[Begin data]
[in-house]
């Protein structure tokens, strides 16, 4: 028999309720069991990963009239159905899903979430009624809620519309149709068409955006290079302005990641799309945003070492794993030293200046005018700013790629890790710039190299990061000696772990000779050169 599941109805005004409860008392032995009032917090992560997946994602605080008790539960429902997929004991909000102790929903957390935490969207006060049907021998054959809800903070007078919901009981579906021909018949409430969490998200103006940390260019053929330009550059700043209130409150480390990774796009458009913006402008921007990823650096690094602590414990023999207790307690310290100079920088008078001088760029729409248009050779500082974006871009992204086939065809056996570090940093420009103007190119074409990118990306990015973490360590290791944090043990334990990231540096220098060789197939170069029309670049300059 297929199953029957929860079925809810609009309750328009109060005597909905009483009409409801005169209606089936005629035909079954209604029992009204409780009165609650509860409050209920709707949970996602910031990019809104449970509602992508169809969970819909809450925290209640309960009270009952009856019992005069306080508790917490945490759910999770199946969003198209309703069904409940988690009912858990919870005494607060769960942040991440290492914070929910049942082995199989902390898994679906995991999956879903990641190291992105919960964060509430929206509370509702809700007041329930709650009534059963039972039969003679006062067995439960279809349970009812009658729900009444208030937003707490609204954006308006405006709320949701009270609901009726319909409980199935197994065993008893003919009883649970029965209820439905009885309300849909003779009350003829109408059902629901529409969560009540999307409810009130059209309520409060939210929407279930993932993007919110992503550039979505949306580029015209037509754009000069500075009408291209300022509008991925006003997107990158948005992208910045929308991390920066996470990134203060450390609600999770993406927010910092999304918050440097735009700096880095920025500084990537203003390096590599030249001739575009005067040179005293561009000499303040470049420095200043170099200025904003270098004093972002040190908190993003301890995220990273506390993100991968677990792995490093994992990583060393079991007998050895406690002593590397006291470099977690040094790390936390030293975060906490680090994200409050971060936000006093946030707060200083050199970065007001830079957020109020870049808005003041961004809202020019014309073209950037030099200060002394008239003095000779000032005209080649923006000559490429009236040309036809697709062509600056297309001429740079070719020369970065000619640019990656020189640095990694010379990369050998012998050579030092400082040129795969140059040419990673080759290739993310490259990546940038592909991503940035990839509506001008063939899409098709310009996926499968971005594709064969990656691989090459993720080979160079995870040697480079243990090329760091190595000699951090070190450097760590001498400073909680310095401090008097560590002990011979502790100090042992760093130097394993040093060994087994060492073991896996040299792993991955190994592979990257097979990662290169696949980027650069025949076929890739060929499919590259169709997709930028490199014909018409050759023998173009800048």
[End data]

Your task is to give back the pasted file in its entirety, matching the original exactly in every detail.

[in-house]
């Protein structure tokens, strides 16, 4: 028999309720069991990963009239159905899903979430009624809620519309149709068409955006290079302005990641799309945003070492794993030293200046005018700013790629890790710039190299990061000696772990000779050169 599941109805005004409860008392032995009032917090992560997946994602605080008790539960429902997929004991909000102790929903957390935490969207006060049907021998054959809800903070007078919901009981579906021909018949409430969490998200103006940390260019053929330009550059700043209130409150480390990774796009458009913006402008921007990823650096690094602590414990023999207790307690310290100079920088008078001088760029729409248009050779500082974006871009992204086939065809056996570090940093420009103007190119074409990118990306990015973490360590290791944090043990334990990231540096220098060789197939170069029309670049300059 297929199953029957929860079925809810609009309750328009109060005597909905009483009409409801005169209606089936005629035909079954209604029992009204409780009165609650509860409050209920709707949970996602910031990019809104449970509602992508169809969970819909809450925290209640309960009270009952009856019992005069306080508790917490945490759910999770199946969003198209309703069904409940988690009912858990919870005494607060769960942040991440290492914070929910049942082995199989902390898994679906995991999956879903990641190291992105919960964060509430929206509370509702809700007041329930709650009534059963039972039969003679006062067995439960279809349970009812009658729900009444208030937003707490609204954006308006405006709320949701009270609901009726319909409980199935197994065993008893003919009883649970029965209820439905009885309300849909003779009350003829109408059902629901529409969560009540999307409810009130059209309520409060939210929407279930993932993007919110992503550039979505949306580029015209037509754009000069500075009408291209300022509008991925006003997107990158948005992208910045929308991390920066996470990134203060450390609600999770993406927010910092999304918050440097735009700096880095920025500084990537203003390096590599030249001739575009005067040179005293561009000499303040470049420095200043170099200025904003270098004093972002040190908190993003301890995220990273506390993100991968677990792995490093994992990583060393079991007998050895406690002593590397006291470099977690040094790390936390030293975060906490680090994200409050971060936000006093946030707060200083050199970065007001830079957020109020870049808005003041961004809202020019014309073209950037030099200060002394008239003095000779000032005209080649923006000559490429009236040309036809697709062509600056297309001429740079070719020369970065000619640019990656020189640095990694010379990369050998012998050579030092400082040129795969140059040419990673080759290739993310490259990546940038592909991503940035990839509506001008063939899409098709310009996926499968971005594709064969990656691989090459993720080979160079995870040697480079243990090329760091190595000699951090070190450097760590001498400073909680310095401090008097560590002990011979502790100090042992760093130097394993040093060994087994060492073991896996040299792993991955190994592979990257097979990662290169696949980027650069025949076929890739060929499919590259169709997709930028490199014909018409050759023998173009800048």